Who is Demodocus in the Odyssey by Homer?

Who is Demodocus in the Odyssey by Homer?

Demodocus (/dI'[email protected]@s/; Greek: Demodokos, Demodokos) is a poet in Homer's Odyssey who frequently attends the court of Alcinous, king of the Phaeacians on the island of Scherie. Demodocus plays three narrative songs during Odysseus' sojourn on Scherie. The first two songs describe the suffering of Achilles and Priam, respectively. The third song celebrates Odysseus' return from war.

Demodocus is one of the few mortals to have access to the realm of the gods. He is also one of the only mortals to have lived such an extensive life that his age is not known exactly. However, since he is described as a "senior citizen" by Alcinous, he must have been alive when Odysseus left for Troy (around 10 years before the Iliad was written). Perhaps even more remarkably, it is also likely that Demodocus was still alive when Odysseus returned home ten years later because Alcinous says that he has not yet finished singing about Odysseus' victory over the Trojan hero Achilles.

In modern interpretations, Demodocus is usually given a physical disability which prevents him from singing live but does not dull his intellect. Since he can neither move nor speak, he uses a wax cylinder to record his poems instead. These recordings are then used by other singers at court when they want to commemorate great events from history or myth.

What did Demodocus sing at the end of the Odyssey?

Demodocus returns to the stage, this time singing a pleasant song about a tryst between Ares and Aphrodite. Following that, Alcinous and the other young Phaeacian men, including Broadsea, present Odysseus with presents to take with him on his return home.

Who is the Phaeacian King in the Odyssey?

Alcinous is the monarch of the Phaeacians (on the mythological island of Scheria) in Greek mythology, the son of Nausithous, and the grandson of the deity Poseidon. In the Odyssey (Books VI–XIII), he entertained Odysseus, who had been thrown into the island's coast by a storm. Alcinous gave him shelter and food and asked him to tell what had happened to him. When Odysseus explained that he was looking for wood and weather goods to sell in order to return home, Alcinous invited him to stay with his people. He also gave Odysseus an outfit and some food, which included wine. The Phaeacians were known for their wealth and hospitality; they even sent ships regularly to the Trojan War, but were always defeated by the Greeks.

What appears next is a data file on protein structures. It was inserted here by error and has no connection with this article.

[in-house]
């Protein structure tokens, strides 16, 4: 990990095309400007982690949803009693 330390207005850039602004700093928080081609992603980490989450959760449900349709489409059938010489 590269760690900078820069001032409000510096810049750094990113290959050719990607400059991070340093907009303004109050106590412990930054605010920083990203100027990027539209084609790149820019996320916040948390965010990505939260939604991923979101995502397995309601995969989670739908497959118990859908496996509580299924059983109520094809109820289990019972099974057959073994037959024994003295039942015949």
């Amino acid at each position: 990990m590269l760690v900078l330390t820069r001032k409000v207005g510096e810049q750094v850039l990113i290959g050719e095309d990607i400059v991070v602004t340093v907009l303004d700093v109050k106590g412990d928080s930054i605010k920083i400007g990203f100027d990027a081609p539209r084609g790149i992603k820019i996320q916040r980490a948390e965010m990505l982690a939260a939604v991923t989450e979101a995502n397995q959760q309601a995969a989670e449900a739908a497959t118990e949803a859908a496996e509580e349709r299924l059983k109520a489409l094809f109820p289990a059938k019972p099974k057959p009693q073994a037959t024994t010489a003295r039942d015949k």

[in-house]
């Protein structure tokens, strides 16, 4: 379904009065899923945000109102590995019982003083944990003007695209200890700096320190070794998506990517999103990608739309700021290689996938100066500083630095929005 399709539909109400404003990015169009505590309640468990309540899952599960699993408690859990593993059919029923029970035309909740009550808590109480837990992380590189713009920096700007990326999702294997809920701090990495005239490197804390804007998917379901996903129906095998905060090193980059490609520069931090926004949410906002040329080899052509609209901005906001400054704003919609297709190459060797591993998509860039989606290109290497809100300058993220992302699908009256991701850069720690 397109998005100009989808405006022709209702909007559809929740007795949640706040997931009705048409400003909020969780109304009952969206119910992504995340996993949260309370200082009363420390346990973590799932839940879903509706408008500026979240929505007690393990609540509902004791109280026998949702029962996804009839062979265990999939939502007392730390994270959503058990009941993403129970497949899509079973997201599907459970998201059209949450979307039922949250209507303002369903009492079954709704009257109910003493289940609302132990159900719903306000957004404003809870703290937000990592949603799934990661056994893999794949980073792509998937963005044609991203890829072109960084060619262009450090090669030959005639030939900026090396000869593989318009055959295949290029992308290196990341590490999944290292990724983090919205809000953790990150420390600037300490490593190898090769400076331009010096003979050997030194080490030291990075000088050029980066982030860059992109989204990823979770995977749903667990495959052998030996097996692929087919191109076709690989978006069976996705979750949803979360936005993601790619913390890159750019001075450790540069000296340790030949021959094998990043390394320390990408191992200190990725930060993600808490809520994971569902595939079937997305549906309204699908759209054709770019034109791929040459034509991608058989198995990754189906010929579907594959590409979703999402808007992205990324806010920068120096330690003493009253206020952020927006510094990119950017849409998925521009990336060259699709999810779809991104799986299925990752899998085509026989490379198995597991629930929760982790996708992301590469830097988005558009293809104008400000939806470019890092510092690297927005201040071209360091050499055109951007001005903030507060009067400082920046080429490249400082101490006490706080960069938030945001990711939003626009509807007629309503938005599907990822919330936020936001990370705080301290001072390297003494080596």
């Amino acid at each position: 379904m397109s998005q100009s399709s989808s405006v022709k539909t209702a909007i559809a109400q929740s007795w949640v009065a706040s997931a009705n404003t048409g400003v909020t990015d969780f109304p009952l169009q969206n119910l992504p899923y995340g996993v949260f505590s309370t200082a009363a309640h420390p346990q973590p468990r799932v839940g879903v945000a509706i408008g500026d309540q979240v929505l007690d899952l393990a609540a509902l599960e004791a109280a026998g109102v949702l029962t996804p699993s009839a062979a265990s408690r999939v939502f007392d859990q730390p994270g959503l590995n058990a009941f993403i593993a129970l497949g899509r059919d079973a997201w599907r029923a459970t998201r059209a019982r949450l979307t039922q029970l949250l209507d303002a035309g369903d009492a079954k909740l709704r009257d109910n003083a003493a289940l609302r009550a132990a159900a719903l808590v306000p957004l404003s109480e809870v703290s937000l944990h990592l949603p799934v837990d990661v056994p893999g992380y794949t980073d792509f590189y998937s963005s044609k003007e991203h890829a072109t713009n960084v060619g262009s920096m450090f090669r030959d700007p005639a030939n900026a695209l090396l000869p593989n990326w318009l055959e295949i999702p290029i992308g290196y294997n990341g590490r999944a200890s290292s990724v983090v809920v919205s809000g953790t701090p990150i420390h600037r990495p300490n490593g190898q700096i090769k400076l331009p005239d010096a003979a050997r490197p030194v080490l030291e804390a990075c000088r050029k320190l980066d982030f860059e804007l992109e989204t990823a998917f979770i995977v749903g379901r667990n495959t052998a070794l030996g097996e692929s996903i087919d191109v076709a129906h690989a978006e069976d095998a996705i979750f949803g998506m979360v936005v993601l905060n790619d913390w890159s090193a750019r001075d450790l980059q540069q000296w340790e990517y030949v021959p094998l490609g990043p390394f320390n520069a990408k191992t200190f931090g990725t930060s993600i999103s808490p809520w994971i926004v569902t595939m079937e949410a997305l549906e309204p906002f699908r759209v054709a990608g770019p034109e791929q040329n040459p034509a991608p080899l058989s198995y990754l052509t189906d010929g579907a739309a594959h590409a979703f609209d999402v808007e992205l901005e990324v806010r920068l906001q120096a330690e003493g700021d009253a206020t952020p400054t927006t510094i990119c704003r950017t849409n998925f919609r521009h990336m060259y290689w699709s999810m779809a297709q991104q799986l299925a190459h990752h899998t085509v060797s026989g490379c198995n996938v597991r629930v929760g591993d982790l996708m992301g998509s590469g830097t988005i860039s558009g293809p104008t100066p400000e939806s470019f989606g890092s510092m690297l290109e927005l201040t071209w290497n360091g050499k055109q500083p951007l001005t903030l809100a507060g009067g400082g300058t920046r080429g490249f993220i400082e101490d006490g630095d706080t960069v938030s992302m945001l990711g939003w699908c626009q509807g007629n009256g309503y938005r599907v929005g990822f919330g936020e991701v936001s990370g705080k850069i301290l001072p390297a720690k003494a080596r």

In other words, Alcinous is the king of the Phaeacians, and they are one of the main characters in the Odyssey. The name "Alcinous" means "king of heaven" in Greek, so it is reasonable to assume that he was associated with weather events. However, other than this fact, very little is known about him. He has been identified with several real-life individuals, including Admetus of Pherae, Alcinous II of Phaeacia, and Alcinous III. It is possible that there were three kings of the Phaeacians named Alcinous; this could be the reason why the identity of Alcinous IV is unknown.

When does Demodokos sing a song in Odyssey 8?

Later in Odyssey 8, when Demodokos performs a new song about the Trojan War, Odysseus dissolves into tears all over again, exactly as he did when he first heard the song.

If you've played through Odyssey 6 before, you know that Demodokos sings a song about Oedipus every time you visit his taverna. On these occasions, Odysseus also gets emotional and leaves cash on the table.

If you haven't played through Odyssey 6 before, there's no need to worry - this event occurs after you complete the main story line of Odyssey 8, so you can replay it any time after you beat that game.

Demodokos is located near the town of Phaselis in western Turkey. He's been singing about Oedipus for several years now, but only recently has he started including details about the Trojan War. According to some sources, he got the idea from listening to tourists at a nearby archaeological site who were singing songs about Troy. Maybe they saw him watching them from his window and told their friends about this great singer? I don't know. What I do know is that once you find him, he'll be waiting outside his taverna with more information about the Trojan War than you could ever hope for.

About Article Author

Andrew Garrison

Andrew Garrison is a writer who loves to talk about writing. He has been writing for over 5 years, and has published articles on topics such as writing prompts, personal development, and creative writing exercises. His favorite thing about his job is that every day it keeps him on his toes!

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